Saturday, December 12, 2015

The Great Sperm Whale - in the sea and in the media

The sperm whales are, and were, a fearsome bunch.  The modern species  (Physeter macrocephalus), is the largest predator on Earth, now or ever.  It reached at least 68 feet (this exceptional individual was corralled by Russian whalers in 1950), while some scientists have backed up whalers who claim it reaches, or used to reach, 80+ feet.  It sunk two whaling ships, most notably the famous Essex now depicted in the movei In the Heart of the Sea, and probably sank more which had no survivors.  The ancestral Livyatan melvillei, whose fossils were found in Peru in 2008,  ruled the seas 12-13 million years ago. It was almost as large as its descendant had a full set of teeth, as opposed to the current whale's lower-jaw-only set (which it doesn't even seem to need to slurp down squid.  An ever earlier sperm whale, perhaps the first of the line, was announced in 2015 as belonging to a new genus, Albicetus ("white whale," although we have no idea what color it was in life).  It was announced after fossils found in California in 1925 and originally assigned to a prehistoric walrus  were re-examined. 
Everything about this whale is bizarre. Seen from the front, the animal looks like one of those over/under rifle/shotguns, with the smaller rifle barrel underneath. It has the most powerful and unique weapon ever discovered in nature, a sonic cannon that can stun prey like the giant squid. It can weigh 57 metric tons, maybe more.  It has the largest nose that has ever existed, but can't smell.  A big bull's skull may be over 5.4m long, the same size as the Ford Freestyle SUV in my garage. They are, surprisingly, preyed upon by the smaller pack-hunting killer whale. Rather than bite, the sperm whales go into defensive rosettes where they wave their massive tails or try to push the orcas away with their giant bodies, neither of which seems to work very well.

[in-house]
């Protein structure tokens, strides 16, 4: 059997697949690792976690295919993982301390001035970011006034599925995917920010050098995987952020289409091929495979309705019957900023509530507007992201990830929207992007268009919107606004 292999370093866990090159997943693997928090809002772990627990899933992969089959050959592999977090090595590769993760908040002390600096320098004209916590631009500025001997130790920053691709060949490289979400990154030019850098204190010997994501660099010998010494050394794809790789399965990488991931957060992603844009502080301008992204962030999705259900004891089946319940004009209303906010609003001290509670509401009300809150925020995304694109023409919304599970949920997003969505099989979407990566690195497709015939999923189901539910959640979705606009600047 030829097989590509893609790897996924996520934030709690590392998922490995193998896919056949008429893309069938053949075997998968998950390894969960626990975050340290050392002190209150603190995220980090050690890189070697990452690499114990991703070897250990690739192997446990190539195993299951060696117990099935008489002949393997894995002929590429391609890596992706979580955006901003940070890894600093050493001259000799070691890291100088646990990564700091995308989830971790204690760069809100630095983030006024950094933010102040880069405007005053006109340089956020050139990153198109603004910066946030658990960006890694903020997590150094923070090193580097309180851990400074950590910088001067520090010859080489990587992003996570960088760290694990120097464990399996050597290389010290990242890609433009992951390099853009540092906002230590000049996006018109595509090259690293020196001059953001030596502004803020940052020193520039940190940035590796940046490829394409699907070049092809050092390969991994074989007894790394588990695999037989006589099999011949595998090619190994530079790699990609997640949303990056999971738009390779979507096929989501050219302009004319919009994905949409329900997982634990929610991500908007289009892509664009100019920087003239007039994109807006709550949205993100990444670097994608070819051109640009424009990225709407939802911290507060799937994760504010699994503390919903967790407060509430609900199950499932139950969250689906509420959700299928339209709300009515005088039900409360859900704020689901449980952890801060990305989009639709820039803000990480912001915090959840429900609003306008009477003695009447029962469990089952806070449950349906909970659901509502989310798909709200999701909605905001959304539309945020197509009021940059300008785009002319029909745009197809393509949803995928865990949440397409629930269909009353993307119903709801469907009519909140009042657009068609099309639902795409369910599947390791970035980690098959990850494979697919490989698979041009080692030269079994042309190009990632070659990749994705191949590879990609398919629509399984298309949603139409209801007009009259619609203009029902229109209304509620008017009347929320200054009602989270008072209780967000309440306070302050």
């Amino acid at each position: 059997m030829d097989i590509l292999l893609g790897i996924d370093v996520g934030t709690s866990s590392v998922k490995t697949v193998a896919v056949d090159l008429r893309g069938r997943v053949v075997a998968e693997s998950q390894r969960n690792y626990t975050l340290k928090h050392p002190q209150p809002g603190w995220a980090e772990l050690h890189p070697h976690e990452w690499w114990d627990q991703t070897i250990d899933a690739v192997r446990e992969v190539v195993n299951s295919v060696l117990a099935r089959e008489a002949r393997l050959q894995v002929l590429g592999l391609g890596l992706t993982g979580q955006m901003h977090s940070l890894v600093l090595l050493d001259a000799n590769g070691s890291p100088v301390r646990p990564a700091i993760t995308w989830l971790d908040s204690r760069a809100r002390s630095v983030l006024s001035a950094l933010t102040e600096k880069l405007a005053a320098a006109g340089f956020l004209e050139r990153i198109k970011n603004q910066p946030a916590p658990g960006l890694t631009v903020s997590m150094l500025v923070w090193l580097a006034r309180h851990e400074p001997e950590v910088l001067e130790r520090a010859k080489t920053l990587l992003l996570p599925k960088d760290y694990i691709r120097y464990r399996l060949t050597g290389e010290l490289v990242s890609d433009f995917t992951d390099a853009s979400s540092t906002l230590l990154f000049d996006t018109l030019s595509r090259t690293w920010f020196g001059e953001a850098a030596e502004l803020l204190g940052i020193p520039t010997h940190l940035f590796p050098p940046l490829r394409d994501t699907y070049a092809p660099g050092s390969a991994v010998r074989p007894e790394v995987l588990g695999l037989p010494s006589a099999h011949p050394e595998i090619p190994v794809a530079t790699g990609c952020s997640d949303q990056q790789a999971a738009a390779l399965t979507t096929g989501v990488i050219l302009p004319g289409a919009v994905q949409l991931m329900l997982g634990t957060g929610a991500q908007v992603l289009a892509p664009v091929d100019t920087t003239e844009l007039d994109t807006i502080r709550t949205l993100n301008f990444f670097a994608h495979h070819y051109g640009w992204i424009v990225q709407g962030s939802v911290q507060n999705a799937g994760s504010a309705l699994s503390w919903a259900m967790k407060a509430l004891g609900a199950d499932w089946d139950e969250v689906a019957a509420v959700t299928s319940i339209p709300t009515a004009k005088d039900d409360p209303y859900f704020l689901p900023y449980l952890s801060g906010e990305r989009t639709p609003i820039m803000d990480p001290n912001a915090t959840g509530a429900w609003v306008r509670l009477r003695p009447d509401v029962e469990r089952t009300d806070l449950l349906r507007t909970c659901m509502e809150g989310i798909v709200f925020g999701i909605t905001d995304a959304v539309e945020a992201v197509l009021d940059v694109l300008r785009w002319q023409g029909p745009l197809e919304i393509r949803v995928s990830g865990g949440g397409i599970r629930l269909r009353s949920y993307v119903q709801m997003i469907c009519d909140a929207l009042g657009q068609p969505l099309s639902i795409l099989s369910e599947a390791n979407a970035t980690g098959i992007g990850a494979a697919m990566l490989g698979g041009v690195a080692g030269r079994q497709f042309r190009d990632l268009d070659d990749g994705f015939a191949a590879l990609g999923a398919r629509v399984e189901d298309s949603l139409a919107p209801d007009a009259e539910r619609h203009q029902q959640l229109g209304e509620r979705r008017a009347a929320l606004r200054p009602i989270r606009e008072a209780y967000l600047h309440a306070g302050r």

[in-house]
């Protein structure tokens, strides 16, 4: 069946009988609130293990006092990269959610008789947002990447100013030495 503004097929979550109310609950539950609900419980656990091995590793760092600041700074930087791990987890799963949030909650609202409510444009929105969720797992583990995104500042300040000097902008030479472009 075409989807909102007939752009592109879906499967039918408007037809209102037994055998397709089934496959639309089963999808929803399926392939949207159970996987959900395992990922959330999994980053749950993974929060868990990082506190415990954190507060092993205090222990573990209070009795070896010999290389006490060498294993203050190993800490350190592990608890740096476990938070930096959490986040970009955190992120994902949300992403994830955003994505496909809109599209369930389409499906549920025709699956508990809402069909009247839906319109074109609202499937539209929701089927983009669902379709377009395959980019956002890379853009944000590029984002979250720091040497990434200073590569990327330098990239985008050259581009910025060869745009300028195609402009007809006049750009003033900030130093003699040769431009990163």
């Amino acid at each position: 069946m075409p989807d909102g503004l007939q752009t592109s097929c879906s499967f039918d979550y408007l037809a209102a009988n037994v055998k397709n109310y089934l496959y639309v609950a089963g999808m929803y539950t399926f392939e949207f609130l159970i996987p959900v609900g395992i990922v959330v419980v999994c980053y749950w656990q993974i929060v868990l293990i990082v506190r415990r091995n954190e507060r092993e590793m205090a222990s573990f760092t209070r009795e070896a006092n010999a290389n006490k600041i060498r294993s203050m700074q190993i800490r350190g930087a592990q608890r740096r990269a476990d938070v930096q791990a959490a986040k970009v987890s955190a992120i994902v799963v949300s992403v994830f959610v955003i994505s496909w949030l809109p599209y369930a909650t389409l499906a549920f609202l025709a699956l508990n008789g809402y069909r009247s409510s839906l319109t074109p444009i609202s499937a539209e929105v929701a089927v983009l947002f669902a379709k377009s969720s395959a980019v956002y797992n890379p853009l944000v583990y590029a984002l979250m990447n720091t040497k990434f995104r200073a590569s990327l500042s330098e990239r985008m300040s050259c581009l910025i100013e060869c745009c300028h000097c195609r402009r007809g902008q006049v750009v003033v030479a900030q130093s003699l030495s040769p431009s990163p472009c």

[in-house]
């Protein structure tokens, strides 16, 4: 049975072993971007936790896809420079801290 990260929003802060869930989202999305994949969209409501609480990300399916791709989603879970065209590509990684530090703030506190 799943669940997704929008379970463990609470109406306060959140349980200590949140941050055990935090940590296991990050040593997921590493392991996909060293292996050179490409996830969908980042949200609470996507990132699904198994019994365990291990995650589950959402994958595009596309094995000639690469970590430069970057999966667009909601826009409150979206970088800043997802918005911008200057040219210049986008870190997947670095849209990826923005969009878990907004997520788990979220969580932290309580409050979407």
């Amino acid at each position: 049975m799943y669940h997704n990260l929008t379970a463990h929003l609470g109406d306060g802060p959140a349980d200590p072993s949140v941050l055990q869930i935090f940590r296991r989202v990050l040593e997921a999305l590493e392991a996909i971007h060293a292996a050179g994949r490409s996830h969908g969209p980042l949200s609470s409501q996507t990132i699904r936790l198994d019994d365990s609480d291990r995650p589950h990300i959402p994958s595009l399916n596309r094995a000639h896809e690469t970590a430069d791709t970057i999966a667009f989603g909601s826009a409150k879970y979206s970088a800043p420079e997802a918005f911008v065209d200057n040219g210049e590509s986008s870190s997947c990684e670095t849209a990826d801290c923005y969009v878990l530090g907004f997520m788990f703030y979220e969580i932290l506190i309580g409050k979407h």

The Essex whale was claimed by sailors to be 85 feet long, although exaggeration is to be expected when the whale is sinking your ship. One paper (McClain 2015) accepts 84 feet, and the Nantucket Whaling Museum has a 5.5-m lower jaw ascribed to  an 80-foot specimen: both figures are disputed. Cameron McCormack has a good dissection here.   Richard Ellis suggests they don't get much over 62 feet (19m). The claim of Amos Smalley, who said he killed a solid white whale 90 feet (27.4m) long is universally rejected as an attempt to get (or give) publicity related to the 1956 film version of Herman Melville's novel Moby Dick, starring Gregory Peck as Captain Ahab. However, white whales have been killed on one occasion and photographed on another. 
The novel has been made into umpteen movies and television specials, including some really weird ones where Moby Dick is a giant prehistoric whale or a white dragon.  Here's a great list.  (The most interesting of the post-Peck efforts was the 1998 two-part TV film starring Patrick Stewart, who was mesmerizing as Ahab but undone by cheap, silly-looking whale effects. An interesting 2011 two-parter had good sea action, but the superb actor William Hurt misfired as Ahab - while I praised his performance in an earlier post, thinking back on it he seemed more cranky than unhinged, and adding his wife (Gillian Anderson, always good) served only to distance him a little more from Melville's iconic Captain.
So that in a nutshell is one of the world's greatest predator, and some of the attempts to capture it.  The animal is so exceptional that it doesn't seem blasphemous to cite Simon the Zealot's line about Jesus in Ezra Pound's poem The Goodly Fere, "They'll no get him all in a book I think  / though they write it cunningly." Melville wrote it cunningly, spectacularly so, and several authors, most recently Richard Ellis, have attempted to write its real life (Ellis, I think, gives us the best nonfiction portrait), but the great whale is still out there, a mystery in many ways despite modern satellite tracking, mass slaughter, and the fascination of scientists, laypeople, and whalers. 

I'll be back after I see the new movie!


(All images from US government sites)

The definitive modern reference is:  Ellis, Richard (2011). The Great Sperm Whale: A Natural History of the Ocean's Most Magnificent and Mysterious Creature. Zoology University Press of Kansas. 

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